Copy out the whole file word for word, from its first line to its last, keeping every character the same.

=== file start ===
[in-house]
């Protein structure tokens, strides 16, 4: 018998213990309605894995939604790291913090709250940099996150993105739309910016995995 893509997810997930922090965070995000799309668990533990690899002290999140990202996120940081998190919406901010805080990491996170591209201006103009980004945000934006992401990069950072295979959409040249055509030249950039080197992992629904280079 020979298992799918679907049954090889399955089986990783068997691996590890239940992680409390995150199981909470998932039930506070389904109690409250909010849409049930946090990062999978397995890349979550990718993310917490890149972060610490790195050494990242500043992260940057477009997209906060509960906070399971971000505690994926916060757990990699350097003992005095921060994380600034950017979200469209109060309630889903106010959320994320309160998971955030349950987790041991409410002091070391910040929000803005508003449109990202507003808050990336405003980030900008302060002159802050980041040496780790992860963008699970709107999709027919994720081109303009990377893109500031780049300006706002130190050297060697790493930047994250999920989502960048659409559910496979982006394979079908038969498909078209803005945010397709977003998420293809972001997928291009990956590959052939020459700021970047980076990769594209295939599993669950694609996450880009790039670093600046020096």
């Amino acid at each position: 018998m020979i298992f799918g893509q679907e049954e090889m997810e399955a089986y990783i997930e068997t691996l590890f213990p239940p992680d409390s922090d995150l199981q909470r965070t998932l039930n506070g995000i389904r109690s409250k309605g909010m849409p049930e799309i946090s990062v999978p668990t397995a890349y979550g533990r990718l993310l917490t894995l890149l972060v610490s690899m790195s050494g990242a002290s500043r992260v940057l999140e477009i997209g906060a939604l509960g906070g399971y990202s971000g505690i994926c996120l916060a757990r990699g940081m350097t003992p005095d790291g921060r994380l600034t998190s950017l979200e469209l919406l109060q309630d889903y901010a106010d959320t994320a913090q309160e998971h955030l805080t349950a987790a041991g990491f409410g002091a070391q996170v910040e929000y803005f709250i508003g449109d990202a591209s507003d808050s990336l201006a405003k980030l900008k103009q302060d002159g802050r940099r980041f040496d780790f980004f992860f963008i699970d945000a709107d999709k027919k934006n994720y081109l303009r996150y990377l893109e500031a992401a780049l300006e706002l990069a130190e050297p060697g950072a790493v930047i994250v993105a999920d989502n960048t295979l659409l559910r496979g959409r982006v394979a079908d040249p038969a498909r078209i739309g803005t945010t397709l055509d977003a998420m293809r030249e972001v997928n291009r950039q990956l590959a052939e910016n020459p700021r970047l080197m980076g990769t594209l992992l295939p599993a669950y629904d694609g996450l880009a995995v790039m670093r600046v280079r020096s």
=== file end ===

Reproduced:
[in-house]
């Protein structure tokens, strides 16, 4: 018998213990309605894995939604790291913090709250940099996150993105739309910016995995 893509997810997930922090965070995000799309668990533990690899002290999140990202996120940081998190919406901010805080990491996170591209201006103009980004945000934006992401990069950072295979959409040249055509030249950039080197992992629904280079 020979298992799918679907049954090889399955089986990783068997691996590890239940992680409390995150199981909470998932039930506070389904109690409250909010849409049930946090990062999978397995890349979550990718993310917490890149972060610490790195050494990242500043992260940057477009997209906060509960906070399971971000505690994926916060757990990699350097003992005095921060994380600034950017979200469209109060309630889903106010959320994320309160998971955030349950987790041991409410002091070391910040929000803005508003449109990202507003808050990336405003980030900008302060002159802050980041040496780790992860963008699970709107999709027919994720081109303009990377893109500031780049300006706002130190050297060697790493930047994250999920989502960048659409559910496979982006394979079908038969498909078209803005945010397709977003998420293809972001997928291009990956590959052939020459700021970047980076990769594209295939599993669950694609996450880009790039670093600046020096």
């Amino acid at each position: 018998m020979i298992f799918g893509q679907e049954e090889m997810e399955a089986y990783i997930e068997t691996l590890f213990p239940p992680d409390s922090d995150l199981q909470r965070t998932l039930n506070g995000i389904r109690s409250k309605g909010m849409p049930e799309i946090s990062v999978p668990t397995a890349y979550g533990r990718l993310l917490t894995l890149l972060v610490s690899m790195s050494g990242a002290s500043r992260v940057l999140e477009i997209g906060a939604l509960g906070g399971y990202s971000g505690i994926c996120l916060a757990r990699g940081m350097t003992p005095d790291g921060r994380l600034t998190s950017l979200e469209l919406l109060q309630d889903y901010a106010d959320t994320a913090q309160e998971h955030l805080t349950a987790a041991g990491f409410g002091a070391q996170v910040e929000y803005f709250i508003g449109d990202a591209s507003d808050s990336l201006a405003k980030l900008k103009q302060d002159g802050r940099r980041f040496d780790f980004f992860f963008i699970d945000a709107d999709k027919k934006n994720y081109l303009r996150y990377l893109e500031a992401a780049l300006e706002l990069a130190e050297p060697g950072a790493v930047i994250v993105a999920d989502n960048t295979l659409l559910r496979g959409r982006v394979a079908d040249p038969a498909r078209i739309g803005t945010t397709l055509d977003a998420m293809r030249e972001v997928n291009r950039q990956l590959a052939e910016n020459p700021r970047l080197m980076g990769t594209l992992l295939p599993a669950y629904d694609g996450l880009a995995v790039m670093r600046v280079r020096s």